For those who have not yet been to Washington DC, the first steps taken in this magnificent city will reveal a wide array of spectacular sights and attractions. Washington DC is home to some of the finest museums in the country, including the National Museum of Natural History, the National Air and Space Museum, the Smithsonian Institution Building and the Hirshhorn Museum and Sculpture Garden.

A number of famed performance ensembles can also be found here, including the National Symphony Orchestra, the Washington National Opera and the popular Washington Ballet. The United States Marine Band, the oldest professional performing ensemble in the country, is also located here.

Washington DC is also one of twelve cities in the United States that hosts a professional sports team in each of the major athletic disciplines: the Washington Wizards (basketball), the Washington Capitals (hockey), the Washington Nationals (baseball), and the Washington Redskins (football).

Washington DC History

The origins of Washington DC can be traced back to the early days of the United States following the victory over the British during the American Revolution for Independence. The passage of the Residence Act in 1790 called for the creation of a national capital along the banks of the Potomac River. In September of 1791, the new city that had been erected to house the capitol was named Washington in honor of the country’s first president. In 1814, Washington DC was severely damaged during the “Burning of Washington,” an event which involved the burning of the White House by invading British troops as part of the War of 1812. The city remained a volatile environment well into the 1900s. In April of 1968, massive riots broke out in the streets of Washington DC following the assassination of Dr. Martin Luther King, Jr. This formative period of time helped shape the cultural landscape of the United States as we know it today. Washington DC has continued to evolve and expand in recent years, and remains an essential component of modern-day America.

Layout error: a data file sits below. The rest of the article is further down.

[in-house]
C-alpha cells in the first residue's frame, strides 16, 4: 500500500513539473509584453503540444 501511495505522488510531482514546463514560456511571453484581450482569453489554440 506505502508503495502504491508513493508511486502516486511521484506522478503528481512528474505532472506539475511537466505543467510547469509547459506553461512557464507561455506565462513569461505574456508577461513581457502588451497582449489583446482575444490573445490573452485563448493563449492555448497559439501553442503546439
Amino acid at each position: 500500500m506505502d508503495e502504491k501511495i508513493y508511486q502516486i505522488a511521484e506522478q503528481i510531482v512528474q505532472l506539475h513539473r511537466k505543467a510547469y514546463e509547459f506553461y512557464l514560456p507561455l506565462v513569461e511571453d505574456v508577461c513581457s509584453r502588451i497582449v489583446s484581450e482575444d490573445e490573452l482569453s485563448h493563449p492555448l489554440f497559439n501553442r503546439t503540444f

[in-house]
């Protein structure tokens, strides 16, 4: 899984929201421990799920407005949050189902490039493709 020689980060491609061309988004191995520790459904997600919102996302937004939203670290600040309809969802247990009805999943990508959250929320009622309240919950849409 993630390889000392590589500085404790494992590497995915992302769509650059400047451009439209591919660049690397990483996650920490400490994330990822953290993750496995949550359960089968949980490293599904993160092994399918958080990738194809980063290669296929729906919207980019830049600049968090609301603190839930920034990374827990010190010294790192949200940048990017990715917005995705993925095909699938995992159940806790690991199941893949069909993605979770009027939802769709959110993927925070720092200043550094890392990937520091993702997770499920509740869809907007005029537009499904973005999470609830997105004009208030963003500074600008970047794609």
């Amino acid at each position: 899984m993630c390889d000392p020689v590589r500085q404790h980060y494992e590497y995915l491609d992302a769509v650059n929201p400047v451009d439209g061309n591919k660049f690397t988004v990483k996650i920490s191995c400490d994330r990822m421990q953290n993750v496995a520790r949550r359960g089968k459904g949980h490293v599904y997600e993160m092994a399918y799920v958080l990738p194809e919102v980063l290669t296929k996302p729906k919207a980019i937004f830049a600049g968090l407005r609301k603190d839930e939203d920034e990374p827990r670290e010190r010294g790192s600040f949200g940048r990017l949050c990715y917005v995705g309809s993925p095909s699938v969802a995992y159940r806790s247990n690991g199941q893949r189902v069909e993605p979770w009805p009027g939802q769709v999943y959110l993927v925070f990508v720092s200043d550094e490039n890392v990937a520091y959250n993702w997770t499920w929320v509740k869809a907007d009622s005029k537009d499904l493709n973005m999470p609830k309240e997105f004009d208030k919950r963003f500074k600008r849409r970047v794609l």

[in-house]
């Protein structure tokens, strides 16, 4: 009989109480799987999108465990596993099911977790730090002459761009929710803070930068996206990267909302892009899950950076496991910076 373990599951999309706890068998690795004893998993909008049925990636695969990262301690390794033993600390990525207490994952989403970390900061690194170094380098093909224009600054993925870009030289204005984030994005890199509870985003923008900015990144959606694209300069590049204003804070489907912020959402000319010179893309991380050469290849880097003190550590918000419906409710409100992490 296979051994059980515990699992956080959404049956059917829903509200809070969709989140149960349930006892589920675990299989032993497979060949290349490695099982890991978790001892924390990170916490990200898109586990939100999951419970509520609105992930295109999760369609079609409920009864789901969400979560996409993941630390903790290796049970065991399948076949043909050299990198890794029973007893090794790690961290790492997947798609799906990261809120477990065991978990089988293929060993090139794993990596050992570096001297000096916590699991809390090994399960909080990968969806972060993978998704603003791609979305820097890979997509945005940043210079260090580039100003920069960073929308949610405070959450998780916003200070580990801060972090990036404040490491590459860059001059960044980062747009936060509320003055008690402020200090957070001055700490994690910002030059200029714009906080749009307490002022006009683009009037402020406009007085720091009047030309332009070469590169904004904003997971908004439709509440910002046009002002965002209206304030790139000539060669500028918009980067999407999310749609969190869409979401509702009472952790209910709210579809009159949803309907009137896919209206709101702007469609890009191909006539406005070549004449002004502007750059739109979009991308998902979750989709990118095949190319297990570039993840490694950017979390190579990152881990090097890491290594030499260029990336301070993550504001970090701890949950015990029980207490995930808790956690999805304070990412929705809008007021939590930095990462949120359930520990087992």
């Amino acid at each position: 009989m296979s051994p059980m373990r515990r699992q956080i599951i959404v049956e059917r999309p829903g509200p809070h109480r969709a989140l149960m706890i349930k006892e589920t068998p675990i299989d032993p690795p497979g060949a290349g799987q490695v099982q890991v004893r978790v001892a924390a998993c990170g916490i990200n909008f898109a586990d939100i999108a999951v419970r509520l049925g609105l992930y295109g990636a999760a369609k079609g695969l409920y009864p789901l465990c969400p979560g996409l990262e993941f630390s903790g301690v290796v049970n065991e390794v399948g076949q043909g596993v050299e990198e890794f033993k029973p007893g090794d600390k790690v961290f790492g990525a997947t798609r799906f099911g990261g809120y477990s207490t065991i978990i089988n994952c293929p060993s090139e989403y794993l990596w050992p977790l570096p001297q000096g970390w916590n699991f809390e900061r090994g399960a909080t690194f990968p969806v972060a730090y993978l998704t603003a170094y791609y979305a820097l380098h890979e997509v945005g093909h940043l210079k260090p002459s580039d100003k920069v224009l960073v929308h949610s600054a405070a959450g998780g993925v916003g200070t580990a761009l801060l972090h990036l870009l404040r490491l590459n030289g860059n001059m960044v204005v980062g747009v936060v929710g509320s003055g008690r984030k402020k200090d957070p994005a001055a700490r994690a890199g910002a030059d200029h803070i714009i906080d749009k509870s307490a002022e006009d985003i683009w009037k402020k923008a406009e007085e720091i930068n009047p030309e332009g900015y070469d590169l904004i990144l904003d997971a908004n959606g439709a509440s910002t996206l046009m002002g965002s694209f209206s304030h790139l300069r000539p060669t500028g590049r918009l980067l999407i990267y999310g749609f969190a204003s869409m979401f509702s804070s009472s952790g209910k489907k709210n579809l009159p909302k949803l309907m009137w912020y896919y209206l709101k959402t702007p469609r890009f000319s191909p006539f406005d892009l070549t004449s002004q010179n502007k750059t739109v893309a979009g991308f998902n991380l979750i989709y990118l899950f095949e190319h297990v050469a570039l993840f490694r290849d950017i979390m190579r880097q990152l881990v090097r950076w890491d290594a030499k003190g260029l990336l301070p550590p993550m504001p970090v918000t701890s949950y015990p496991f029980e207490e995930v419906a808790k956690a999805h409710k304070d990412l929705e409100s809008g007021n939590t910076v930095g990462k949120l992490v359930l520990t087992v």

Washington DC Population

Demographically, Washington DC is largely mixed. In the 2012 census, it was found that nearly 50% of the DC metropolitan area is African American, with a variety of other groups representing significant portions of the overalls population. Nearly 42% of the population in Washington DC is currently classified as Caucasian. Due to the large number of academic institutions and political organizations found throughout Washington DC, it is estimated that roughly 10,000 foreign nationals can be found living in the city at any given time.

Washington DC has long suffered from a lack of education and training among members of the general population. A recent study has revealed that nearly 33% of DC residents were “functionally illiterate.”

Trends of Washington DC

As is common with a vast number of large cities in the United States, Washington DC is continuing to develop its economy, culture and overall ethnic diversity. Having long been a popular destination among foreign students, the city is slowly beginning to host an increasing number of foreign-born professionals who have been trained in American institutions. Some of the more rapidly expanding industries currently found in DC include education, scientific research and financial management, among others.

Where to Lease in Washington DC

Washington DC’s economic fabric consists of pockets of activity and development situated throughout the city at large. Not only does Washington DC proper feature a number of viable rental properties, but the surrounding metropolitan area is also quite conducive for leasing.

Learn More About Washington DC

Market Data

Real time and historical data on commercial real estate listings in Washington.